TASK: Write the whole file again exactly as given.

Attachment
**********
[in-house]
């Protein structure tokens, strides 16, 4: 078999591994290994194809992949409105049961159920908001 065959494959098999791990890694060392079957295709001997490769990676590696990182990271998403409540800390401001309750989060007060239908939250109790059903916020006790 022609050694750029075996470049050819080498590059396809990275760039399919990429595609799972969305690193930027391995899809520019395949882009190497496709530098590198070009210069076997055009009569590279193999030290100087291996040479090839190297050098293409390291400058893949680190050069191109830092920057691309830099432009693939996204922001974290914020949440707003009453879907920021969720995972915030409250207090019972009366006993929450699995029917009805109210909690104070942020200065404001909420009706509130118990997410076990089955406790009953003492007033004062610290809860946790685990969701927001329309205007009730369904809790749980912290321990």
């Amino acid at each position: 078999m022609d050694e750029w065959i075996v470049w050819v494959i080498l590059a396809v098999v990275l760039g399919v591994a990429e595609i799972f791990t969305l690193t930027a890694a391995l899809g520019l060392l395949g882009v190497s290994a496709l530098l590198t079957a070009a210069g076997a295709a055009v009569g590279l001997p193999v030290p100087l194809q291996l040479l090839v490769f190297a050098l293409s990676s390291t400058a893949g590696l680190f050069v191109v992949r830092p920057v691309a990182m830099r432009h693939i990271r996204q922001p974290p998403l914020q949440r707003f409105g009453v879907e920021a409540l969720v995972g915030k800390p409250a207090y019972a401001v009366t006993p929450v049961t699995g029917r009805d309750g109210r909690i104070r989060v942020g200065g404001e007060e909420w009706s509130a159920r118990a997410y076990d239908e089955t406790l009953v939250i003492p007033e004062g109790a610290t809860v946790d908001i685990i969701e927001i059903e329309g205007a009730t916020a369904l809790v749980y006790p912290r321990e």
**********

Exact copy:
[in-house]
């Protein structure tokens, strides 16, 4: 078999591994290994194809992949409105049961159920908001 065959494959098999791990890694060392079957295709001997490769990676590696990182990271998403409540800390401001309750989060007060239908939250109790059903916020006790 022609050694750029075996470049050819080498590059396809990275760039399919990429595609799972969305690193930027391995899809520019395949882009190497496709530098590198070009210069076997055009009569590279193999030290100087291996040479090839190297050098293409390291400058893949680190050069191109830092920057691309830099432009693939996204922001974290914020949440707003009453879907920021969720995972915030409250207090019972009366006993929450699995029917009805109210909690104070942020200065404001909420009706509130118990997410076990089955406790009953003492007033004062610290809860946790685990969701927001329309205007009730369904809790749980912290321990």
């Amino acid at each position: 078999m022609d050694e750029w065959i075996v470049w050819v494959i080498l590059a396809v098999v990275l760039g399919v591994a990429e595609i799972f791990t969305l690193t930027a890694a391995l899809g520019l060392l395949g882009v190497s290994a496709l530098l590198t079957a070009a210069g076997a295709a055009v009569g590279l001997p193999v030290p100087l194809q291996l040479l090839v490769f190297a050098l293409s990676s390291t400058a893949g590696l680190f050069v191109v992949r830092p920057v691309a990182m830099r432009h693939i990271r996204q922001p974290p998403l914020q949440r707003f409105g009453v879907e920021a409540l969720v995972g915030k800390p409250a207090y019972a401001v009366t006993p929450v049961t699995g029917r009805d309750g109210r909690i104070r989060v942020g200065g404001e007060e909420w009706s509130a159920r118990a997410y076990d239908e089955t406790l009953v939250i003492p007033e004062g109790a610290t809860v946790d908001i685990i969701e927001i059903e329309g205007a009730t916020a369904l809790v749980y006790p912290r321990e």